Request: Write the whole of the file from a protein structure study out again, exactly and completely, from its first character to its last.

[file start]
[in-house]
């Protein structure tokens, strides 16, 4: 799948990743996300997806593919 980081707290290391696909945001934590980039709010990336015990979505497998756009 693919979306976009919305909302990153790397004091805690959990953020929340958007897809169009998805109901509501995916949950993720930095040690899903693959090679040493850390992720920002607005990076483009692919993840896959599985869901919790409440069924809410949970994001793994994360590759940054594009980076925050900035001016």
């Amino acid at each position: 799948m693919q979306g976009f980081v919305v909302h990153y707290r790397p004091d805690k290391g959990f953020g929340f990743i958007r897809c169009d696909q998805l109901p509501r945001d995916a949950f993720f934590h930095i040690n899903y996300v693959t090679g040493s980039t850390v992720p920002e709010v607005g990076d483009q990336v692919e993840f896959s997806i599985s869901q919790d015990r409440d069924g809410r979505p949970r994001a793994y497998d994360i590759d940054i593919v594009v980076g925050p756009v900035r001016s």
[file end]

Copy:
[in-house]
């Protein structure tokens, strides 16, 4: 799948990743996300997806593919 980081707290290391696909945001934590980039709010990336015990979505497998756009 693919979306976009919305909302990153790397004091805690959990953020929340958007897809169009998805109901509501995916949950993720930095040690899903693959090679040493850390992720920002607005990076483009692919993840896959599985869901919790409440069924809410949970994001793994994360590759940054594009980076925050900035001016």
């Amino acid at each position: 799948m693919q979306g976009f980081v919305v909302h990153y707290r790397p004091d805690k290391g959990f953020g929340f990743i958007r897809c169009d696909q998805l109901p509501r945001d995916a949950f993720f934590h930095i040690n899903y996300v693959t090679g040493s980039t850390v992720p920002e709010v607005g990076d483009q990336v692919e993840f896959s997806i599985s869901q919790d015990r409440d069924g809410r979505p949970r994001a793994y497998d994360i590759d940054i593919v594009v980076g925050p756009v900035r001016s």